Chinese stocks traded in the U.S. rose for a second day, led by Internet companies, on prospects the Asian nation will take further measures to spur expansion after import growth fell to a two-year low.
The Bloomberg China-US 55 Index advanced 1.1 percent to a one-month high of 100.81 as trading closed in New York. Perfect World Co. jumped 20 percent after a record slump yesterday, saying anonymous allegations posted on Chinese-language websites were “false.” Sina Corp. surged the most since October while Focus Media Holding Ltd. jumped 9.7 percent after announcing a plan of recurring dividend payment. China Southern Airlines Co. traded at a 3.7 percent premium over its Hong Kong-listed shares, the biggest in a month.
China’s December imports rose the least in two years, a customs bureau report showed yesterday. The central bank cut the amount of cash lenders must set aside as reserves last month for the first time since 2008 to help bolster the economy.
“We expect the government to cut the reserve ratio in the next couple of quarters as well,” said Kelvin Tay, chief investment strategist at UBS Wealth Management in Singapore in an interview with Bloomberg Television. “We believe inflation has peaked in July 2011, that’s why credit easing could kick in much earlier than expected.” China’s inflation cooled to the slowest pace in 14 months in November.
Perfect World, a Beijing-based online games developer, said in a statement yesterday “malicious” allegations followed “several extortion activities attempting to extort money from the company” and its chief executive officer. The company reported the allegations to local government authorities and is taking legal actions against people involved, it said.
Perfect World Recovers
Perfect World tumbled 27 percent Jan. 9 to a record low of $8.81 after a posting claiming that the company is being investigated by U.S. and Chinese regulators appeared on several Chinese-language websites. Its shares rebounded 20 percent to $10.53 yesterday.
The company’s “firm response has satisfactorily addressed investors’ concerns,” Andy Yeung, a New York-based analyst at Oppenheimer & Co., said in a note yesterday. “We are incrementally more constructive on the name.”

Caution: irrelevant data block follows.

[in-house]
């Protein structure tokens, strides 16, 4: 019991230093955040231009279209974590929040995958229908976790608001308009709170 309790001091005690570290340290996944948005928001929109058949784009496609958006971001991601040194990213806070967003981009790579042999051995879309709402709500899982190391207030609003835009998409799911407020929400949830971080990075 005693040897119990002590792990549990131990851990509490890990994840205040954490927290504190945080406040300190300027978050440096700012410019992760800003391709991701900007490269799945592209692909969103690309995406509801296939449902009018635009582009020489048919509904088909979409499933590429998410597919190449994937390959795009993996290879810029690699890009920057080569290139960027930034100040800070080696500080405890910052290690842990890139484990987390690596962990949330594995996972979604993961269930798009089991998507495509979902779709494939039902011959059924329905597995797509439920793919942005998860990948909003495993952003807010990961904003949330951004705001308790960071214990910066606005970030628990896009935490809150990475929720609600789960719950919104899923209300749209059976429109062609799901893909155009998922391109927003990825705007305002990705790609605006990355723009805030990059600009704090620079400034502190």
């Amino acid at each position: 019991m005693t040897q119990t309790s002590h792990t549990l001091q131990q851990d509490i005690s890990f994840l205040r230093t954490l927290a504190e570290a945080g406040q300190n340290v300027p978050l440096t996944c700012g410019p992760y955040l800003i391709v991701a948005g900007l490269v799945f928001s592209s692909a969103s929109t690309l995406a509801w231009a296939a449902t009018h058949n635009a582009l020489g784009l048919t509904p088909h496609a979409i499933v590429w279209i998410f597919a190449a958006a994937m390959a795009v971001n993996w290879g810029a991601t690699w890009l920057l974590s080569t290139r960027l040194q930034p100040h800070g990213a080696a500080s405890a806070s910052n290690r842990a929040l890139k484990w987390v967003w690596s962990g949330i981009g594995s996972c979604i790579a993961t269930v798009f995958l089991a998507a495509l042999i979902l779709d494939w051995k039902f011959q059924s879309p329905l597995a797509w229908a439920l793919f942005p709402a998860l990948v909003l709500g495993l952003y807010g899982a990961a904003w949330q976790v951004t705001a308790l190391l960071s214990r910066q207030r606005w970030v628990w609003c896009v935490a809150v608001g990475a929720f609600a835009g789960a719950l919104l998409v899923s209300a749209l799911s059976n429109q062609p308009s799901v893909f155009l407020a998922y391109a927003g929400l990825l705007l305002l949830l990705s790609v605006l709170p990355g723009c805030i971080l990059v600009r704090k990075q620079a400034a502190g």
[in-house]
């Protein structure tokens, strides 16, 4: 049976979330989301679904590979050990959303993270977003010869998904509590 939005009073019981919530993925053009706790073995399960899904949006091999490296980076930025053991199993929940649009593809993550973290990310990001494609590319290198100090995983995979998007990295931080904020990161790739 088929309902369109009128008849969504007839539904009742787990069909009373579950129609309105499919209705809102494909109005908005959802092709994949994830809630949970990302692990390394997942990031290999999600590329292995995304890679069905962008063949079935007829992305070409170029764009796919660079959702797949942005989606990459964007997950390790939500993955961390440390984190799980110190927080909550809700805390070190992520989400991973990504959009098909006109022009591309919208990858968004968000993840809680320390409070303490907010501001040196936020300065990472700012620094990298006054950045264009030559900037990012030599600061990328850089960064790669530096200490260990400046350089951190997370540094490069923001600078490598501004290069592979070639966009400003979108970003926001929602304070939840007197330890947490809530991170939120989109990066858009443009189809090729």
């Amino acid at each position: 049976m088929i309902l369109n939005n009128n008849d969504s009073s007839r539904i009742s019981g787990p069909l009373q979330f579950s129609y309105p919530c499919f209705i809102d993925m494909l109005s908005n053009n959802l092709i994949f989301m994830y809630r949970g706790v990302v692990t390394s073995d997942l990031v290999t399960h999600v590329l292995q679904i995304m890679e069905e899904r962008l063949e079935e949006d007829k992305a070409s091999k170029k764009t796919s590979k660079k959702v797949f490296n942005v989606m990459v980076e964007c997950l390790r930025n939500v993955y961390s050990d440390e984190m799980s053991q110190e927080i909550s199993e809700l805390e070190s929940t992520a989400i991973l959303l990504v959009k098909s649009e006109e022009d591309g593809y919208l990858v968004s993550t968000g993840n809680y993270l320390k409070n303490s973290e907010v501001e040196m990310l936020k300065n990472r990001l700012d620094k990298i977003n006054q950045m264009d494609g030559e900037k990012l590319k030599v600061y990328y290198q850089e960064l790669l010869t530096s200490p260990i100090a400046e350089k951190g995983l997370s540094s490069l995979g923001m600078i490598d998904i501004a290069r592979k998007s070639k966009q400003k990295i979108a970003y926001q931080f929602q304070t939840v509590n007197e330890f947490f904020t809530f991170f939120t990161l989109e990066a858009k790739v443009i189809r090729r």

The Shanghai Composite Index gained 2.7 percent to 2,285.74 yesterday, completing the biggest three-day gain since October 2010. The Standard & Poor’s 500 Index of U.S. stocks climbed 0.9 percent to 1,292.08.
Sina, the provider of a Twitter-like service and the third-most visited website in China, surged 13 percent to $54.37, the most since October. Analysts at Brean Murray Carret & Co. and Roth Capital Partners LLC reiterated “buy” recommendations yesterday. Brean Murray maintained a 12-month price target of $132 and Roth Capital kept its goal at $110.
Focus Dividend Plan
Focus Media, a digital advertising company based in Shanghai, leaped 9.7 percent to $20.52, the most since November. The company will designate 25 percent of its annual adjusted net income to pay dividends quarterly, starting from 2012, it said in a statement yesterday.
Focus will also reserve up to an additional 30 percent of its annual adjusted net income to increase dividend payments or the size of its share repurchases from this year, it said.
China, the world’s second-largest economy, expanded 9.1 percent in the third quarter from a year earlier, down from 9.5 percent growth in the second quarter, and the slowest pace in two years. December imports rose 11.8 percent from a year before, the least since October 2009.
The American depositary receipts of China Southern, Asia’s biggest carrier by passenger numbers, rose 7.6 percent to $29.57, the highest since Oct. 27. Each ADR represents 50 common shares. The company gained 6 percent to HK$4.43, the equivalent of 57 U.S. cents. The 3.7 percent premium in ADRs was the biggest since Nov. 30.
Global airport passenger traffic increased 2.9 percent in November, data yesterday from the Airports Council International in Geneva showed. Airport traffic in the Asia Pacific region rose 4.8 percent, from 4.4 percent in October.
The ishares FTSE China 25 Index Fund, the biggest Chinese exchange-traded fund in the U.S., rose 2.3 percent yesterday to a one-month high of $36.73. The Chinese yuan was little changed at 6.3150 per dollar, according to the China Foreign Exchange Trade System.
The Shanghai benchmark stock gauge is trading at an estimated price-earnings ratio of 9.4 times. That compares with 14 for Indian stocks, 9.4 for Brazilian shares and 5.6 for Russian equities.
The government is scheduled to report today inflation data for December. Consumer prices may have risen 4 percent from a year ago, the median estimate of 26 economists surveyed by Bloomberg showed. That would compare with a 4.2 percent gain in November.